At the same time, in other parts of the province, such as northeastern Ontario, people can't find a primary care physician because there just aren't enough practising in the area.
This situation is one of the reasons the province is moving planning for primary care under the purview of Ontario's 14 Local Health Integration Networks (LHINs), she said.
“We know from a health equity perspective there are certain groups of people who aren't getting access to the primary care they need,” Matthews said. "We need to put in place the right incentives to get the doctors where we need them. That's one thing the LHINs will have a role in achieving.”
The health minister made the remarks during a 30-minute-long “coffee break” teleconference hosted by the North East LHIN June 19.
Along with several health-care leaders from the northeast, she was invited to participate in the teleconference to speak about the province's action plan to transform health care, and how it applies to people living in the region.
Primary care providers also have a strong role to play in making sure patients don't fall through the cracks during transition periods such as going back home after a stay in the hospital.
“We need their voice to be part of the solution,” Matthews said. “I think what we need is a health-care system where primary care is the front door to the health-care system. That's where we go first.”
North East LHIN CEO Louise Paquette, who hosted the radio-style question-and-answer teleconference, said there's definitely a need for more co-ordination of primary care in the region.
The northeast is home to a wide variety of primary care services, including 27 family health teams, six nurse practitioner-led clinics, 538 primary care physicians, six community health centres and six Aboriginal health access centres, she said.
Paquette also asked Matthews what she means when she says she'd like to make the health-care system “obsessively patient-centred.”
“When I talk about the action plan being obsessively patient-centred, what I mean is that we have to always think about what does this mean for the patient, and are we doing the best we can from the perspective of the patient?” Matthews said.
“What we have now is a system that's provider-focused, and that is fragmented. We all hear about how difficult the system is to navigate for patients. We need to flip it around. We are all here to serve patients. We need to listen to what their needs are.”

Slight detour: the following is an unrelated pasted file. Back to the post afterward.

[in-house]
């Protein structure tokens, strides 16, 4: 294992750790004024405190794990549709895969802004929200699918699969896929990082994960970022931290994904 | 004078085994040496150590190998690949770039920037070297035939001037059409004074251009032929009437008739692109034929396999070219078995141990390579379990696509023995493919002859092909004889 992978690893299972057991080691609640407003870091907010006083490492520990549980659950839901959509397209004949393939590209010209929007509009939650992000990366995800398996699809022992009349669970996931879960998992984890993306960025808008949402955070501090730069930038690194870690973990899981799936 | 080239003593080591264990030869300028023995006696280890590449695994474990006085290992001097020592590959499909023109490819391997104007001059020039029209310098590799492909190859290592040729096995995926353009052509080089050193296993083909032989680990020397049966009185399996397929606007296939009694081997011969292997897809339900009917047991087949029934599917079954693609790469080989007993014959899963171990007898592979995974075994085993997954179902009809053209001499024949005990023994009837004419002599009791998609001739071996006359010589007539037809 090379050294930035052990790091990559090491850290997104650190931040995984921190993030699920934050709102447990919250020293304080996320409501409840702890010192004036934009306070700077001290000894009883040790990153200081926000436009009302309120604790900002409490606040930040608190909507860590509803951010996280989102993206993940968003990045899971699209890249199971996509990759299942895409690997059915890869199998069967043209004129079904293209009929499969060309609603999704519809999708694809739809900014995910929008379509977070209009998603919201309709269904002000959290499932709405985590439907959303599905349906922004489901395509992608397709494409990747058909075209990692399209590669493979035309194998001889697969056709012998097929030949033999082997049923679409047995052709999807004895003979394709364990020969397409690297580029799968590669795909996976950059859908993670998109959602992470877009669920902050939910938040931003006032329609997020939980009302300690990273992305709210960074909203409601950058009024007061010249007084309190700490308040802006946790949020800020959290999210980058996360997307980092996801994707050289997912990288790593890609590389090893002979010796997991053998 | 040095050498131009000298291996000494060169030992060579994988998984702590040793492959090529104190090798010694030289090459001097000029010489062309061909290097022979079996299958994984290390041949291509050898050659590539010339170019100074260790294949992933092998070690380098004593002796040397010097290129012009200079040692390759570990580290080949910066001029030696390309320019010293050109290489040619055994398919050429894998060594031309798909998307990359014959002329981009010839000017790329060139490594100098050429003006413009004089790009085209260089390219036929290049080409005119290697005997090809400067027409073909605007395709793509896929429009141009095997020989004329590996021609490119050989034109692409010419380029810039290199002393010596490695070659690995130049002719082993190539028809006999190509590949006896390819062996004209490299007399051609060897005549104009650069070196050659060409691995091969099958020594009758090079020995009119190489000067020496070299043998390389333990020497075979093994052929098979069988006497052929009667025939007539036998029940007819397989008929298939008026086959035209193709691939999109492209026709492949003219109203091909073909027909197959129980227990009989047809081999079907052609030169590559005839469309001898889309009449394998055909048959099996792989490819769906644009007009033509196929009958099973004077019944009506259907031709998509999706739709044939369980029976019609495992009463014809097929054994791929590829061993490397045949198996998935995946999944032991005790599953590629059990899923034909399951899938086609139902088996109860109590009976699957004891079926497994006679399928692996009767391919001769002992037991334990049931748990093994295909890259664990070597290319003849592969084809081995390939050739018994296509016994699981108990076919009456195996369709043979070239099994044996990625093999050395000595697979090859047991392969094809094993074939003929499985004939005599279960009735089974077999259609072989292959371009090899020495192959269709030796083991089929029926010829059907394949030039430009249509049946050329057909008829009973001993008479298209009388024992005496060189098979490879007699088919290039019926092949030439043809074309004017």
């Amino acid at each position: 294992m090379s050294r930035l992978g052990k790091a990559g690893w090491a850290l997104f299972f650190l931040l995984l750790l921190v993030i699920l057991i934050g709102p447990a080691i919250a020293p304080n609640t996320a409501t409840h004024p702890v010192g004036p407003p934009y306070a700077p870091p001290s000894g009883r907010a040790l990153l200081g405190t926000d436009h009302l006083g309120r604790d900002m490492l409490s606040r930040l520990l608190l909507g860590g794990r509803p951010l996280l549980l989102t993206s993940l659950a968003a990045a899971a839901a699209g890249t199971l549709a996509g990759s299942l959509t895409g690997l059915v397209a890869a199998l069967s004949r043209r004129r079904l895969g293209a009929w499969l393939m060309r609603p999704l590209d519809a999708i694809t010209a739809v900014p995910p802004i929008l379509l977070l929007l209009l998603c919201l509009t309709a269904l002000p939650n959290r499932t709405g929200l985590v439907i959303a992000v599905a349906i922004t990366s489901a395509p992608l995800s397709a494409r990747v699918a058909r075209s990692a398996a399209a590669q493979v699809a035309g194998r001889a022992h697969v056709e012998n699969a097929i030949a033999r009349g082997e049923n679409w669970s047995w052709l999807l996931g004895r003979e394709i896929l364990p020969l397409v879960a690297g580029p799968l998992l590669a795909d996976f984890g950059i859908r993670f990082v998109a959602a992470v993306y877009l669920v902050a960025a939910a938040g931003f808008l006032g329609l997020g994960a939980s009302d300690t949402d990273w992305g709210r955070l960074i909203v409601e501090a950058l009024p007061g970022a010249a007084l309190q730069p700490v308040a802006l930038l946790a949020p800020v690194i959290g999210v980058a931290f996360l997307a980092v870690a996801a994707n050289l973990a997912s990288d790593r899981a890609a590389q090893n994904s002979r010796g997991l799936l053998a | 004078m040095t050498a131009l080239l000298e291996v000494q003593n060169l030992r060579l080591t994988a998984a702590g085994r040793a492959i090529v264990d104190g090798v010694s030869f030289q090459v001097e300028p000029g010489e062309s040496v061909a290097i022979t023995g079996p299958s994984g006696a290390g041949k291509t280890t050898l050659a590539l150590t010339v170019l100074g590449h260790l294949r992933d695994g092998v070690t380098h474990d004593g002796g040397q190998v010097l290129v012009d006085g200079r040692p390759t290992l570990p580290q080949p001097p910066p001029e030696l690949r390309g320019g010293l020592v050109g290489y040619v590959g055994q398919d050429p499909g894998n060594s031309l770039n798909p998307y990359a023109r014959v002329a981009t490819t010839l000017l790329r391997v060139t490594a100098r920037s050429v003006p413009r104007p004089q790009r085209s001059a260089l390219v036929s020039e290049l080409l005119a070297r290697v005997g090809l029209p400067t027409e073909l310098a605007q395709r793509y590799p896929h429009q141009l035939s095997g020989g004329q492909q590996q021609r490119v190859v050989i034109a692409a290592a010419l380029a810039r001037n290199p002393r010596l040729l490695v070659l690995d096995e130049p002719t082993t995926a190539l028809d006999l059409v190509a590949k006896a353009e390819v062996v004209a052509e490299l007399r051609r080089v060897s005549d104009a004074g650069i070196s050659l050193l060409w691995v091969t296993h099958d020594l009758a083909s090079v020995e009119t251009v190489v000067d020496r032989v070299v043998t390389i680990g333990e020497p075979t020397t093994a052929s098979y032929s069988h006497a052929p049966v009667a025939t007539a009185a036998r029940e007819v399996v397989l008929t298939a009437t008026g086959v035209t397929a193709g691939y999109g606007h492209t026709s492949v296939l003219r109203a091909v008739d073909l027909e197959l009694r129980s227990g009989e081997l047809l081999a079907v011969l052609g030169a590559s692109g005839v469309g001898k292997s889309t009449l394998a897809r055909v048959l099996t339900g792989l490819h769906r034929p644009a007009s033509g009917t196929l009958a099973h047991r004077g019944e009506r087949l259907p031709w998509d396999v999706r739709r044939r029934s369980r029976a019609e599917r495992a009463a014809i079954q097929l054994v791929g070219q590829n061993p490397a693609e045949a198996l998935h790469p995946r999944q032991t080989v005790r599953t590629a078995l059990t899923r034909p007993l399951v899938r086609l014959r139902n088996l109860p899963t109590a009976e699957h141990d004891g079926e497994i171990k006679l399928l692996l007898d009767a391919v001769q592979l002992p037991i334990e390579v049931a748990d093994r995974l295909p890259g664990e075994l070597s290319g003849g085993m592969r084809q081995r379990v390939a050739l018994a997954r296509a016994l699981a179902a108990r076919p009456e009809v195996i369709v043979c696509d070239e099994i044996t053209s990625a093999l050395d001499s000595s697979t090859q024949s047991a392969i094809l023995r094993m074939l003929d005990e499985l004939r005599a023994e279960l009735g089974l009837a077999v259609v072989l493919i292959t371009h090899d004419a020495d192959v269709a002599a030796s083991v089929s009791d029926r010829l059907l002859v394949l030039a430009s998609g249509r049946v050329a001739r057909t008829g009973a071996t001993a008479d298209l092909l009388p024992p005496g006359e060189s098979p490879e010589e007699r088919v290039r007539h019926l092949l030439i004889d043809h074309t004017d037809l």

At the same time as the province pays attention to patients' needs, it also needs to determine whether it's getting the best value it possibly can for the money it spends on health care.
“We're in a time when every dollar is a precious one,” she said. “We have to get the most out of every dollar we spend. If it's better value for money and it's better for patients, then it's up to us to figure out how to deliver that change.”
Matthews was also asked about the role of small hospitals as the health-care system is transformed.
Although the province is moving toward a funding model where hospitals will receive money based on how many patients they serve, that only applies to larger hospitals, she said. Smaller hospitals will continue to receive funding in the same manner they always have.
“We acknowledge that they serve a different function in small communities,” she said. “They will always be necessary, valuable and essential.”
Matthews congratulated the North East LHIN for its work in consulting with citizens as these changes are being made.
“When I see what you're doing in terms of getting out there and listening to people right across the LHIN, you are learning from patients what their expectations are,” she said.
“I have to say, when I see what you're doing, and then I imagine life before LHINs, we couldn't have done that kind of in-depth consultation about what are the problems, and more importantly, what are the solutions.
“There's no way we could have done that from downtown Toronto, no matter how hard we tried. We could never get that wealth of information from people.”
Posted by Arron Pickard